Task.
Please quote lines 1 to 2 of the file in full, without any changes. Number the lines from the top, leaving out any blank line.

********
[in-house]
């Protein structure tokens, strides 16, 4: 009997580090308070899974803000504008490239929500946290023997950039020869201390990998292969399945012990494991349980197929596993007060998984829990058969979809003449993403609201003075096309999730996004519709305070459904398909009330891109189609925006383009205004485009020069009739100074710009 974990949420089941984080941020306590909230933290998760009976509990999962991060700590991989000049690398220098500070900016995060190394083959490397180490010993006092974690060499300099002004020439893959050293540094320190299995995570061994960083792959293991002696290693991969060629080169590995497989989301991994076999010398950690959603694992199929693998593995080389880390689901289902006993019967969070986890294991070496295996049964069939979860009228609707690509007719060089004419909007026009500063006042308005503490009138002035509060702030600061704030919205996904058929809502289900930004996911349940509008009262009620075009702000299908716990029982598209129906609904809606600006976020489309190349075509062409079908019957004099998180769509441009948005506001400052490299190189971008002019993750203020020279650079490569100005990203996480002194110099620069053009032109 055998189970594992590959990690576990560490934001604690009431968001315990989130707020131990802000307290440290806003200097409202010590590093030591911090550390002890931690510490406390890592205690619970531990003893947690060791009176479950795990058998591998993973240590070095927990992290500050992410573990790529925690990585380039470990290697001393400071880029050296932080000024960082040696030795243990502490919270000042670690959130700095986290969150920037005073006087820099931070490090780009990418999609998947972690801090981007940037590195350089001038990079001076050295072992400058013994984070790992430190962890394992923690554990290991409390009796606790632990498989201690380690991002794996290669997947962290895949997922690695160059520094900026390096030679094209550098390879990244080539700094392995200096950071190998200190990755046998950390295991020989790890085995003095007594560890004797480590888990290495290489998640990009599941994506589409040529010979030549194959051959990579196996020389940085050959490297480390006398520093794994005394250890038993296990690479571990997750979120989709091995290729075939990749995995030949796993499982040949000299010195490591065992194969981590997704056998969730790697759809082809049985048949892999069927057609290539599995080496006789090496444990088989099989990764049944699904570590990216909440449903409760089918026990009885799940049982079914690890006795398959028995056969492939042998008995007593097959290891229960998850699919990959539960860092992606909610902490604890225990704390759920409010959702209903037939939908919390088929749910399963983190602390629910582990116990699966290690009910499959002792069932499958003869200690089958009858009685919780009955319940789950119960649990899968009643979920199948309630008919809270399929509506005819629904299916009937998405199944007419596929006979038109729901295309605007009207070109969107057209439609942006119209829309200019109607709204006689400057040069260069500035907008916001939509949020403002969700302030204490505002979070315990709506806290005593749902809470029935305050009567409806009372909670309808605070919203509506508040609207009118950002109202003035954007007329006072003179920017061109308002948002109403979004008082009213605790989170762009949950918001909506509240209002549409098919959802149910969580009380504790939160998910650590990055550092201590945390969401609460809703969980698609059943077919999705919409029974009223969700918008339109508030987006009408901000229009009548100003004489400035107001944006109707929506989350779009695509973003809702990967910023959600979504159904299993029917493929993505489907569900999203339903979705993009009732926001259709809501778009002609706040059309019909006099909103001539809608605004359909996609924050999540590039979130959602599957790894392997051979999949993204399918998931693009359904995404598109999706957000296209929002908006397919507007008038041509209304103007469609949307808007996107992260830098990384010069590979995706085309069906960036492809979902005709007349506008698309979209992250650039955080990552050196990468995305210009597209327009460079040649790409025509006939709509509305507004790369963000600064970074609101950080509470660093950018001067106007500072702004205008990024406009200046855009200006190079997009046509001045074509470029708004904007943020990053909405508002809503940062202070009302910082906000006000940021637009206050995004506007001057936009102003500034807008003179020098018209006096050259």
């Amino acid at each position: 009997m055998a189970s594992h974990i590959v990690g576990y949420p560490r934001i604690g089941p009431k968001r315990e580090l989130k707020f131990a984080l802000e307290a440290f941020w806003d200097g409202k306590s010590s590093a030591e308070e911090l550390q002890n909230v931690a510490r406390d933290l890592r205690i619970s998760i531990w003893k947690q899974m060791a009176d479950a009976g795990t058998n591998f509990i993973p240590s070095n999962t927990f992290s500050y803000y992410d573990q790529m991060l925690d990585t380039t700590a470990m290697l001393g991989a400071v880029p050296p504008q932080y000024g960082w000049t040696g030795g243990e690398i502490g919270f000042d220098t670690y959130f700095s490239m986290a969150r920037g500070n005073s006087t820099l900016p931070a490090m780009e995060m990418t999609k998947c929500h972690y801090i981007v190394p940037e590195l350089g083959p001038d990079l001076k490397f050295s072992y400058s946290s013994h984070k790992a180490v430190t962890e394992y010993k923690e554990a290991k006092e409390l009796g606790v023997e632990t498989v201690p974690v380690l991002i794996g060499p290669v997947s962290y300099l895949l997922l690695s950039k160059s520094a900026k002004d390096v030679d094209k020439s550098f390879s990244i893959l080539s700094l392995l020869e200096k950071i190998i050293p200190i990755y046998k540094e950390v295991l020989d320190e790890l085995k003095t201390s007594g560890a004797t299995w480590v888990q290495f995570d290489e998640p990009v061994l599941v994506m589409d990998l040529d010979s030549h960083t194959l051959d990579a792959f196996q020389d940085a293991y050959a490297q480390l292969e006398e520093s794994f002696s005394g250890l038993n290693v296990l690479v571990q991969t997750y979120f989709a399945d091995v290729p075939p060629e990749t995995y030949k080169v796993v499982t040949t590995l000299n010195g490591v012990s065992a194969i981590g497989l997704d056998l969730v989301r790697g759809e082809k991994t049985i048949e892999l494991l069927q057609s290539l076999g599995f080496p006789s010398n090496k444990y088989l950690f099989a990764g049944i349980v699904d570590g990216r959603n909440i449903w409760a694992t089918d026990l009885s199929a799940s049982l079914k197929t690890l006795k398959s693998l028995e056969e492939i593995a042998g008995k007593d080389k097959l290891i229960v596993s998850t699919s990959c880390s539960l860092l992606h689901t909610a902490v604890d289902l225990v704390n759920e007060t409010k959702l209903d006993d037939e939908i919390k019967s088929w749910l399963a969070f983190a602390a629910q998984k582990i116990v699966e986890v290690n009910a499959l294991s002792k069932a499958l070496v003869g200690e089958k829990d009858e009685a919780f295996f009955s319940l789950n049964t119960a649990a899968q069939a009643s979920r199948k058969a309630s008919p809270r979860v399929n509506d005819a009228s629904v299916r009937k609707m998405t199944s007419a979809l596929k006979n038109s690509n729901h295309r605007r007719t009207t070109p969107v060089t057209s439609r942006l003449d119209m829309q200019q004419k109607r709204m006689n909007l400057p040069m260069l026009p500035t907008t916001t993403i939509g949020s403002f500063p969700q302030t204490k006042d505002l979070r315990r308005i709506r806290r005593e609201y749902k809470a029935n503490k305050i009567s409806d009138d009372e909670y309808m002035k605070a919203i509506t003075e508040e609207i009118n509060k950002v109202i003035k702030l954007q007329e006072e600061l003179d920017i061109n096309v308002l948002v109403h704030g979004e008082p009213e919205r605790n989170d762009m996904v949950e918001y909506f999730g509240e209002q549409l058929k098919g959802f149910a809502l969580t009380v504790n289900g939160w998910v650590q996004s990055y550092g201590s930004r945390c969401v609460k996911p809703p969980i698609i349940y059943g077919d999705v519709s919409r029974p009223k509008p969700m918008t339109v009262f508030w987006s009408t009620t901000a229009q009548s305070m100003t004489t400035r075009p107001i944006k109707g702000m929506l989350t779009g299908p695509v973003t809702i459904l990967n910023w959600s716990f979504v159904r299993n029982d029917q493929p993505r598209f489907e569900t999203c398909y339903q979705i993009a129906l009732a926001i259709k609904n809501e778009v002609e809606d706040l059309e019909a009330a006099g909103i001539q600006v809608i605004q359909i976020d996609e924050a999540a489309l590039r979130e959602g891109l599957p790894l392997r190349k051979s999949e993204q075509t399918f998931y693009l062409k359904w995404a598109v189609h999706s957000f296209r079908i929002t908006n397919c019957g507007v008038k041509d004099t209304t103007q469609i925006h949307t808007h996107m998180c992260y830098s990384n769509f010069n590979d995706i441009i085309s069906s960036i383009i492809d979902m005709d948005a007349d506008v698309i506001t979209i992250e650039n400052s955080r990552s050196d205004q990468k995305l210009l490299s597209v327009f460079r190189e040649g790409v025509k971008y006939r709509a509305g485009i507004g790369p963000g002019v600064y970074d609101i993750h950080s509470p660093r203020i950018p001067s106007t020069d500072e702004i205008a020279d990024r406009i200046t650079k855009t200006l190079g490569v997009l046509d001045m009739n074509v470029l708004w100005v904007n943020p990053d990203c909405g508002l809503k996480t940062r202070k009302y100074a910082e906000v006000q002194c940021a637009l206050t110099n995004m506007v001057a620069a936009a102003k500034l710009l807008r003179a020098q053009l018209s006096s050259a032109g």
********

[in-house]
């Protein structure tokens, strides 16, 4: 009997580090308070899974803000504008490239929500946290023997950039020869201390990998292969399945012990494991349980197929596993007060998984829990058969979809003449993403609201003075096309999730996004519709305070459904398909009330891109189609925006383009205004485009020069009739100074710009 974990949420089941984080941020306590909230933290998760009976509990999962991060700590991989000049690398220098500070900016995060190394083959490397180490010993006092974690060499300099002004020439893959050293540094320190299995995570061994960083792959293991002696290693991969060629080169590995497989989301991994076999010398950690959603694992199929693998593995080389880390689901289902006993019967969070986890294991070496295996049964069939979860009228609707690509007719060089004419909007026009500063006042308005503490009138002035509060702030600061704030919205996904058929809502289900930004996911349940509008009262009620075009702000299908716990029982598209129906609904809606600006976020489309190349075509062409079908019957004099998180769509441009948005506001400052490299190189971008002019993750203020020279650079490569100005990203996480002194110099620069053009032109 055998189970594992590959990690576990560490934001604690009431968001315990989130707020131990802000307290440290806003200097409202010590590093030591911090550390002890931690510490406390890592205690619970531990003893947690060791009176479950795990058998591998993973240590070095927990992290500050992410573990790529925690990585380039470990290697001393400071880029050296932080000024960082040696030795243990502490919270000042670690959130700095986290969150920037005073006087820099931070490090780009990418999609998947972690801090981007940037590195350089001038990079001076050295072992400058013994984070790992430190962890394992923690554990290991409390009796606790632990498989201690380690991002794996290669997947962290895949997922690695160059520094900026390096030679094209550098390879990244080539700094392995200096950071190998200190990755046998950390295991020989790890085995003095007594560890004797480590888990290495290489998640990009599941994506589409040529010979030549194959051959990579196996020389940085050959490297480390006398520093794994005394250890038993296990690479571990997750979120989709091995290729075939990749995995030949796993499982040949000299010195490591065992194969981590997704056998969730790697759809082809049985048949892999069927057609290539599995080496006789090496444990088989099989990764049944699904570590990216909440449903409760089918026990009885799940049982079914690890006795398959028995056969492939042998008995007593097959290891229960998850699919990959539960860092992606909610902490604890225990704390759920409010959702209903037939939908919390088929749910399963983190602390629910582990116990699966290690009910499959002792069932499958003869200690089958009858009685919780009955319940789950119960649990899968009643979920199948309630008919809270399929509506005819629904299916009937998405199944007419596929006979038109729901295309605007009207070109969107057209439609942006119209829309200019109607709204006689400057040069260069500035907008916001939509949020403002969700302030204490505002979070315990709506806290005593749902809470029935305050009567409806009372909670309808605070919203509506508040609207009118950002109202003035954007007329006072003179920017061109308002948002109403979004008082009213605790989170762009949950918001909506509240209002549409098919959802149910969580009380504790939160998910650590990055550092201590945390969401609460809703969980698609059943077919999705919409029974009223969700918008339109508030987006009408901000229009009548100003004489400035107001944006109707929506989350779009695509973003809702990967910023959600979504159904299993029917493929993505489907569900999203339903979705993009009732926001259709809501778009002609706040059309019909006099909103001539809608605004359909996609924050999540590039979130959602599957790894392997051979999949993204399918998931693009359904995404598109999706957000296209929002908006397919507007008038041509209304103007469609949307808007996107992260830098990384010069590979995706085309069906960036492809979902005709007349506008698309979209992250650039955080990552050196990468995305210009597209327009460079040649790409025509006939709509509305507004790369963000600064970074609101950080509470660093950018001067106007500072702004205008990024406009200046855009200006190079997009046509001045074509470029708004904007943020990053909405508002809503940062202070009302910082906000006000940021637009206050995004506007001057936009102003500034807008003179020098018209006096050259």